It's hard to believe that almost 250 days have passed since four wild brumbies from Mount Kosciuszko met their trainers.
Their progress has been quite remarkable and this Friday, Saturday and Sunday they will put their skills on show in the first part of the final of the Brumby 250 Tournament - the Working Equitation Down Under Nationals at Stroud.
Four trainers and four brumbies have taken part in the tournament, which is the first of its kind in NSW and very similar to a mustang training program in America.
It raises questions about whether brumbies should be culled - like the Singleton herd was in December, because with a bit of work they can become the perfect pet.
Jane Tudor, who has worked with Hope, said there was no doubt wild brumbies could enjoy a domestic life and hold their own against other horses.
Hope has already won ribbons at local shows and in dressage competitions. Ms Tudor is so wrapped with the four-year-old that she is going to keep her once the tournament finishes later this month.
"They were never a choice that I would think of for myself or my children to use, it wasn't something I'd considered. But having done what I've done with Hope, and seen what the other brumbies have done as well, I'd certainly recommend them," Ms Tudor said.
"They are certainly as good as any domestically bred horse."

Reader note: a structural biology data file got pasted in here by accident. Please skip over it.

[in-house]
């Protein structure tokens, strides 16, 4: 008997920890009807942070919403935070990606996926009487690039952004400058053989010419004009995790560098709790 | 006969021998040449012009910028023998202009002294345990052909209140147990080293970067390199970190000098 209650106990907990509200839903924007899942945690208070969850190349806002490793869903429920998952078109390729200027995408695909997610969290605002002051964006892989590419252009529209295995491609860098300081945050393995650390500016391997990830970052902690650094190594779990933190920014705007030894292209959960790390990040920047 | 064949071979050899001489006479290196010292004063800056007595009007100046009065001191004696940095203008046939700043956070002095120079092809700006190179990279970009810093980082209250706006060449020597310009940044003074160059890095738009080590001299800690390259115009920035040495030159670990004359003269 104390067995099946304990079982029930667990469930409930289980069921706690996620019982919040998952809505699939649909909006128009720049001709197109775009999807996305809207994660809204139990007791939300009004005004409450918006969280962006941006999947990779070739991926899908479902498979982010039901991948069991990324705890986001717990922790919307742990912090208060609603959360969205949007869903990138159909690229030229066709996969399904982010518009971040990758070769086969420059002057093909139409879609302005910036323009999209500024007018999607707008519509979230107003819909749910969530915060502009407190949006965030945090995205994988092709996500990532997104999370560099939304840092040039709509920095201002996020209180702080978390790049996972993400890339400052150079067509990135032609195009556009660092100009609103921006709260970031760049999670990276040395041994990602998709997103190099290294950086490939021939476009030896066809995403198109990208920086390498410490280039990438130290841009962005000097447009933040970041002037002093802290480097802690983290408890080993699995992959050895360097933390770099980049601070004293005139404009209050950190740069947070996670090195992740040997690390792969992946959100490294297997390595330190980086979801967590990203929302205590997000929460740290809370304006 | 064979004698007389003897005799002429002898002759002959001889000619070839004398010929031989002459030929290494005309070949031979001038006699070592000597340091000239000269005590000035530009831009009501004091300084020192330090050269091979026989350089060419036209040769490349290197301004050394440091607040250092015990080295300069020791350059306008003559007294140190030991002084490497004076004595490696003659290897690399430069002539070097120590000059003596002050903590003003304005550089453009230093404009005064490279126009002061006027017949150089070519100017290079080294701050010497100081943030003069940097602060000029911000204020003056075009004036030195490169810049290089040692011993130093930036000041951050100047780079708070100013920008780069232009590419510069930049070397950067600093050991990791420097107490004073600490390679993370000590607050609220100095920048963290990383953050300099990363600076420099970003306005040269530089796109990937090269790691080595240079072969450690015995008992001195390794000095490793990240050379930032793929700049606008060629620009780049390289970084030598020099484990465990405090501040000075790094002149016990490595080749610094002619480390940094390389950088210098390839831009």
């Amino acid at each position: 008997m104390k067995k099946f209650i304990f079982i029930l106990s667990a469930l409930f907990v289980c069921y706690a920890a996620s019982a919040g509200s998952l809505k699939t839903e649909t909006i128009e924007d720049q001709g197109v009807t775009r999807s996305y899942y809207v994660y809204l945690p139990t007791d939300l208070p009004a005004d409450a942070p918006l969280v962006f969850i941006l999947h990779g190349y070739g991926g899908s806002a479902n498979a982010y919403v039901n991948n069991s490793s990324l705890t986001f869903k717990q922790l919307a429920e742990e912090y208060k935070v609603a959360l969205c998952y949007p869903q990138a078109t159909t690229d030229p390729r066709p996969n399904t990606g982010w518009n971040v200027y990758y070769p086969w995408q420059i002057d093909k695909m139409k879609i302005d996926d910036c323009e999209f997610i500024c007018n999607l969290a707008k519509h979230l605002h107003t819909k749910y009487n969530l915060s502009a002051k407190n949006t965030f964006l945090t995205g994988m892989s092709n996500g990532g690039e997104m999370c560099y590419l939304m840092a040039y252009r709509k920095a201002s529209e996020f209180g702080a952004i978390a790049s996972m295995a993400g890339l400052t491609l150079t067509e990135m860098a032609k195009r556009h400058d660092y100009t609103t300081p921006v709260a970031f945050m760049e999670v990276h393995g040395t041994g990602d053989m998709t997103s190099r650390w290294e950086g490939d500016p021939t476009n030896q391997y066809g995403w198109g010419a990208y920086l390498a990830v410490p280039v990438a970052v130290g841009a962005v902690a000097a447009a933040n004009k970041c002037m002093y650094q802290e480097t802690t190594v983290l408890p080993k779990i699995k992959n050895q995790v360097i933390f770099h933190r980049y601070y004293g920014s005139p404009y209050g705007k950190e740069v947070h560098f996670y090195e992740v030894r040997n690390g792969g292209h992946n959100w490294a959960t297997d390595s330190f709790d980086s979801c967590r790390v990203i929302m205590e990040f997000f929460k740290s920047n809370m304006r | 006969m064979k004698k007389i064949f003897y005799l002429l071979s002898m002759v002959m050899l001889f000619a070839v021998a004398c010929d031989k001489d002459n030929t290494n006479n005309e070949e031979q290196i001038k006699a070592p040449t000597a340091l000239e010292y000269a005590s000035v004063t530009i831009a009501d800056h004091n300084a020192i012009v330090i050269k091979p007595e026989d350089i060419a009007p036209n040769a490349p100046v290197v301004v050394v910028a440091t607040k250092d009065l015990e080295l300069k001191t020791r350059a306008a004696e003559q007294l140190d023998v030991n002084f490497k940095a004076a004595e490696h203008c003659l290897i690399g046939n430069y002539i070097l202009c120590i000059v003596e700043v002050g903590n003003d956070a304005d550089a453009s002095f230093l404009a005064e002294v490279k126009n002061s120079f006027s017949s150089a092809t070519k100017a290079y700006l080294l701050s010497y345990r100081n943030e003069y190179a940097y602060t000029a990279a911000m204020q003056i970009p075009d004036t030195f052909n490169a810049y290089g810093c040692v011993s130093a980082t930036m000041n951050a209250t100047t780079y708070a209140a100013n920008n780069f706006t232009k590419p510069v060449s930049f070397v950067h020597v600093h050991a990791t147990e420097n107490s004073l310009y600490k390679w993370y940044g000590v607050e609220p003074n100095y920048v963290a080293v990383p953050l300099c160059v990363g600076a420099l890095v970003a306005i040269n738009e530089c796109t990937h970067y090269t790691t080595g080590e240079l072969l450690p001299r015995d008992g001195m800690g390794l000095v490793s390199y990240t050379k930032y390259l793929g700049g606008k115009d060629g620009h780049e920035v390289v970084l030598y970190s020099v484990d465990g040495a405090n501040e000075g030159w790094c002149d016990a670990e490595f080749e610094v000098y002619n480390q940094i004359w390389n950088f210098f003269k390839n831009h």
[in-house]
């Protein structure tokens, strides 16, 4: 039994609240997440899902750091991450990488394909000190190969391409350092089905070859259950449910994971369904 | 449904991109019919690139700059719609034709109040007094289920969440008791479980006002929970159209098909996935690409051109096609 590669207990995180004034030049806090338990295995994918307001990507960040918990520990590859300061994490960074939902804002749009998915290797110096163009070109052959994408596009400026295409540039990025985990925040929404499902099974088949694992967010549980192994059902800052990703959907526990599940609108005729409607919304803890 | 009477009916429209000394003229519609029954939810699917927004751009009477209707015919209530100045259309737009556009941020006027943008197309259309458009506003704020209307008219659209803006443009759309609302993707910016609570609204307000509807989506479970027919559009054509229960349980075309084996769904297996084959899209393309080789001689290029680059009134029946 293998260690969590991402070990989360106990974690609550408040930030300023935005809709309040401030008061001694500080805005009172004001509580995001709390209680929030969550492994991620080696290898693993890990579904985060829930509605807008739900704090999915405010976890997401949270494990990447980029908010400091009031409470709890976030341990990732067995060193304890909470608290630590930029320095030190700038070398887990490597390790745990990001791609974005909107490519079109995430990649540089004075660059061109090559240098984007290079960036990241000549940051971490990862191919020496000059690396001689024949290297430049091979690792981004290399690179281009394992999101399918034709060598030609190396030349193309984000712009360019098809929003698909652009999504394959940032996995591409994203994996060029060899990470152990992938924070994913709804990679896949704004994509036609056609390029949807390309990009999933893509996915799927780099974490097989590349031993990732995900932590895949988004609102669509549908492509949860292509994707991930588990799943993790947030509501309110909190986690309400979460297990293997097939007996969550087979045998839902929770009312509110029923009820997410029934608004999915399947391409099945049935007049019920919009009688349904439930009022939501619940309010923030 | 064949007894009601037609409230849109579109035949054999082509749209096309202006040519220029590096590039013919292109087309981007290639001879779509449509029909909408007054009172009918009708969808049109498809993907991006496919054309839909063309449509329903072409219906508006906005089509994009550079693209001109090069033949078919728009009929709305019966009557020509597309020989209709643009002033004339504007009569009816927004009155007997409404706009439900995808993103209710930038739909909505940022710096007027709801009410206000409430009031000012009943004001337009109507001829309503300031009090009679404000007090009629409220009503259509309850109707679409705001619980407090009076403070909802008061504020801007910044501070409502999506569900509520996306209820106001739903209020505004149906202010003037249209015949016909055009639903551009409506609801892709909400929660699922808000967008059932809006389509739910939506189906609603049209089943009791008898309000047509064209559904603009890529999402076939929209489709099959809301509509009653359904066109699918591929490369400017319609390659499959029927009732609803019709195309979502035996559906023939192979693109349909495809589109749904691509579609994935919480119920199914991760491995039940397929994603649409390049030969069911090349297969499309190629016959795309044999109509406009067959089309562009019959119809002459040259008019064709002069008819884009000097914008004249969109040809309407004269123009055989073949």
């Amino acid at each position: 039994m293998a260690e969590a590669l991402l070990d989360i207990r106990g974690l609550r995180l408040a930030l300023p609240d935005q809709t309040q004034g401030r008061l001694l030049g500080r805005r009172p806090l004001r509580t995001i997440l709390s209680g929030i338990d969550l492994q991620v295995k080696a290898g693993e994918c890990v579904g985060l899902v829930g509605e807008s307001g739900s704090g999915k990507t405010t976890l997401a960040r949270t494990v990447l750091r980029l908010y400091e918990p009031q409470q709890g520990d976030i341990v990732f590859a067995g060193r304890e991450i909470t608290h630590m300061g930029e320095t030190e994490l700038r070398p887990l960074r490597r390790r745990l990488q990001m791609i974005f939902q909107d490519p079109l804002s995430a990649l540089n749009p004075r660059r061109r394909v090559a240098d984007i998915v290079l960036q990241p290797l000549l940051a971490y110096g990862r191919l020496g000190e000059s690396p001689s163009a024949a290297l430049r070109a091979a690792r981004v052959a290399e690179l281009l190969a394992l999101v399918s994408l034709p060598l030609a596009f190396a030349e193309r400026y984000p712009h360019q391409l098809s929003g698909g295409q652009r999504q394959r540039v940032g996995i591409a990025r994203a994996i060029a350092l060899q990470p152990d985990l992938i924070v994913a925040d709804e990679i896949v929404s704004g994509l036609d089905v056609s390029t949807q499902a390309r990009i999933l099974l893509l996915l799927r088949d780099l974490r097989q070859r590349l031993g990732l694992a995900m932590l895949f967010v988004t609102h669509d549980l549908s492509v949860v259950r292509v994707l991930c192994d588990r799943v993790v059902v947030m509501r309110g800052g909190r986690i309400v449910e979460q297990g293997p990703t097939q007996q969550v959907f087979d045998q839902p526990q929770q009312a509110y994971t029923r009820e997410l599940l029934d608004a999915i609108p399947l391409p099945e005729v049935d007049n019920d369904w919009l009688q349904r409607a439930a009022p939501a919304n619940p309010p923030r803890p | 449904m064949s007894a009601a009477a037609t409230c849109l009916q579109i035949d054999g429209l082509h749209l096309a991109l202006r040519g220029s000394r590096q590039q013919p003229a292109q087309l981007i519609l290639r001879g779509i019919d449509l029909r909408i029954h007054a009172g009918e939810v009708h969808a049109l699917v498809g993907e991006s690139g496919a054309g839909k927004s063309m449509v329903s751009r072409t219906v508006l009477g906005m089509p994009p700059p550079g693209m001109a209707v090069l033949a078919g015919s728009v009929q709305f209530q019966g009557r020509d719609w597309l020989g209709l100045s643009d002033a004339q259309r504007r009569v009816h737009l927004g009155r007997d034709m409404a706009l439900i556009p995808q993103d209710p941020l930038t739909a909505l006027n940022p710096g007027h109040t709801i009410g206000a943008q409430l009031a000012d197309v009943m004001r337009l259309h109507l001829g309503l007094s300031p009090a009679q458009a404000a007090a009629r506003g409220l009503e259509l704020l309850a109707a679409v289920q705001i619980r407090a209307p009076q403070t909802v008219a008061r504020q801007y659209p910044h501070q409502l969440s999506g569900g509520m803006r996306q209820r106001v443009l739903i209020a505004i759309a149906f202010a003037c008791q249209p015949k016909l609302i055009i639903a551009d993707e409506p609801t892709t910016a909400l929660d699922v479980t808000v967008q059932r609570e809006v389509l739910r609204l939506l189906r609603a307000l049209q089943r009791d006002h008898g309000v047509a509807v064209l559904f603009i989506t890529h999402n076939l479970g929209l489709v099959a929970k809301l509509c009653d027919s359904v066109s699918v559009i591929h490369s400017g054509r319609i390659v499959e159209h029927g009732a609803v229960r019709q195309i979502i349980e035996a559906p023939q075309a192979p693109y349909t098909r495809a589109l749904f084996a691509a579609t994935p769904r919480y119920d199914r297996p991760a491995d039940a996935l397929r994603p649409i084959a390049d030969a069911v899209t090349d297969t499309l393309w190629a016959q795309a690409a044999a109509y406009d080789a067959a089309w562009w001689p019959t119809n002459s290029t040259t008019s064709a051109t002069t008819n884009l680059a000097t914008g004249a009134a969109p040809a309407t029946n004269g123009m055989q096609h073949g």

When they met at Stroud in August it wasn't clear how their partnership would evolve.
"She accepted what was happening fairly quickly and everything I've tried to teach her she has accepted willingly. I haven't had anything that I haven't been able to work through with her."
She was quite scared, she would pull away when you approached her. She made a dramatic improvement at the start; in the beginning she was petrified and wouldn't let me touch her and after three days of working with her I took her home and could walk up to her in the paddock and catch her,Ms Tudor said.
Ms Tudor introduced Hope to her usual equine routines and she thrived, especially at a working equitation competition where she was up against horses that had a long riding history.
"She has had to work out this domestic life and also become a ridden horse and do all the things associated with that as well. With her age and the amount of training she has received she is certainly showing potential," she said.
"I compete with my own horses and my children do pony club so part of my view was to slot her into our horse life and to become one of my horses that I would do anything on that I chose to do. She's been to pony club with my kids and to competitions with me and she has handled it well."
Hunter Valley Brumby Association president Kath Massey said trainers from the Hunter Valley, Central Coast and Sydney jumped at the chance to be involved.
The trainers will finish the tournament at Stroud Show on April 26 and 27 where they will compete in brumby classes and participate in the freestyle competition where they will showcase what the horses have learnt.
To ask people to take care of and train a wild horse for 250 days is massive ask, especially in such a devastating drought, but everyone jumped at the opportunity. We have just been astounded with what the trainers and the Brumbies have achieved in such a short time.